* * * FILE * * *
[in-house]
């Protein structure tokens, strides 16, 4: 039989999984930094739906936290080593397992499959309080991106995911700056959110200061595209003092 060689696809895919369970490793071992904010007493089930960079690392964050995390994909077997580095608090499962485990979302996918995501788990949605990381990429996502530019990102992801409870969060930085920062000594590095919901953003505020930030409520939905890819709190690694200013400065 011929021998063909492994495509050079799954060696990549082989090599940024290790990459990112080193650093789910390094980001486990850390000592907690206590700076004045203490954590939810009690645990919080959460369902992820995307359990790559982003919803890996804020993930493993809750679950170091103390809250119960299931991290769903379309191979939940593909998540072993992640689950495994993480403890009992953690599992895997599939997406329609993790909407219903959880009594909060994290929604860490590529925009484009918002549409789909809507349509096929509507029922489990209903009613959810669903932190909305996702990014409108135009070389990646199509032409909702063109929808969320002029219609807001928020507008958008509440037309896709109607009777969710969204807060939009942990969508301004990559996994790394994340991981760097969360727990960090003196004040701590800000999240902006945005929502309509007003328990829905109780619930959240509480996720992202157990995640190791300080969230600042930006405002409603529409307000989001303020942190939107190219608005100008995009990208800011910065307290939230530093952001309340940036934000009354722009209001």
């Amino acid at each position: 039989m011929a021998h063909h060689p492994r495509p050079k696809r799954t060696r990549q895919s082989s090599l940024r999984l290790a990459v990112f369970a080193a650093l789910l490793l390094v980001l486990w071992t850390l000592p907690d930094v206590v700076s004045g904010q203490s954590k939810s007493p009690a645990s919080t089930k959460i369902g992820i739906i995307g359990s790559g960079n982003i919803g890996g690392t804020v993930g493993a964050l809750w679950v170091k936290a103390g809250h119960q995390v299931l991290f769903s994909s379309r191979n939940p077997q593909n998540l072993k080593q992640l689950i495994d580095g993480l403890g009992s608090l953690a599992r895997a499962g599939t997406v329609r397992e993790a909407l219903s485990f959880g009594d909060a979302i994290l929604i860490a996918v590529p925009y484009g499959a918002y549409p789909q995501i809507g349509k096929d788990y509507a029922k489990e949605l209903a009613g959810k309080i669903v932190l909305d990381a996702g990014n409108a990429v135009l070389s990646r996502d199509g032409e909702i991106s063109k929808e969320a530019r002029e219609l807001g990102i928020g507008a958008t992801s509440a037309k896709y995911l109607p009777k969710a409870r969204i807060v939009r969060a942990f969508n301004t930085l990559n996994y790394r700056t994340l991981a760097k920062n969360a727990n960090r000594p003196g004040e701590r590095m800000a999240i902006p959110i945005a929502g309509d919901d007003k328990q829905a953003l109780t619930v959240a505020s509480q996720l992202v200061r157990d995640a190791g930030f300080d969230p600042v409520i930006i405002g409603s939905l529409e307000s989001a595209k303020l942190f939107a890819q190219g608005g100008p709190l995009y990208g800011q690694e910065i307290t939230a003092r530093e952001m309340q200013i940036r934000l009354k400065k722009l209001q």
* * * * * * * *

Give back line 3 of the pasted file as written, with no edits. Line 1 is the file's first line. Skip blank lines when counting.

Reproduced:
């Amino acid at each position: 039989m011929a021998h063909h060689p492994r495509p050079k696809r799954t060696r990549q895919s082989s090599l940024r999984l290790a990459v990112f369970a080193a650093l789910l490793l390094v980001l486990w071992t850390l000592p907690d930094v206590v700076s004045g904010q203490s954590k939810s007493p009690a645990s919080t089930k959460i369902g992820i739906i995307g359990s790559g960079n982003i919803g890996g690392t804020v993930g493993a964050l809750w679950v170091k936290a103390g809250h119960q995390v299931l991290f769903s994909s379309r191979n939940p077997q593909n998540l072993k080593q992640l689950i495994d580095g993480l403890g009992s608090l953690a599992r895997a499962g599939t997406v329609r397992e993790a909407l219903s485990f959880g009594d909060a979302i994290l929604i860490a996918v590529p925009y484009g499959a918002y549409p789909q995501i809507g349509k096929d788990y509507a029922k489990e949605l209903a009613g959810k309080i669903v932190l909305d990381a996702g990014n409108a990429v135009l070389s990646r996502d199509g032409e909702i991106s063109k929808e969320a530019r002029e219609l807001g990102i928020g507008a958008t992801s509440a037309k896709y995911l109607p009777k969710a409870r969204i807060v939009r969060a942990f969508n301004t930085l990559n996994y790394r700056t994340l991981a760097k920062n969360a727990n960090r000594p003196g004040e701590r590095m800000a999240i902006p959110i945005a929502g309509d919901d007003k328990q829905a953003l109780t619930v959240a505020s509480q996720l992202v200061r157990d995640a190791g930030f300080d969230p600042v409520i930006i405002g409603s939905l529409e307000s989001a595209k303020l942190f939107a890819q190219g608005g100008p709190l995009y990208g800011q690694e910065i307290t939230a003092r530093e952001m309340q200013i940036r934000l009354k400065k722009l209001q």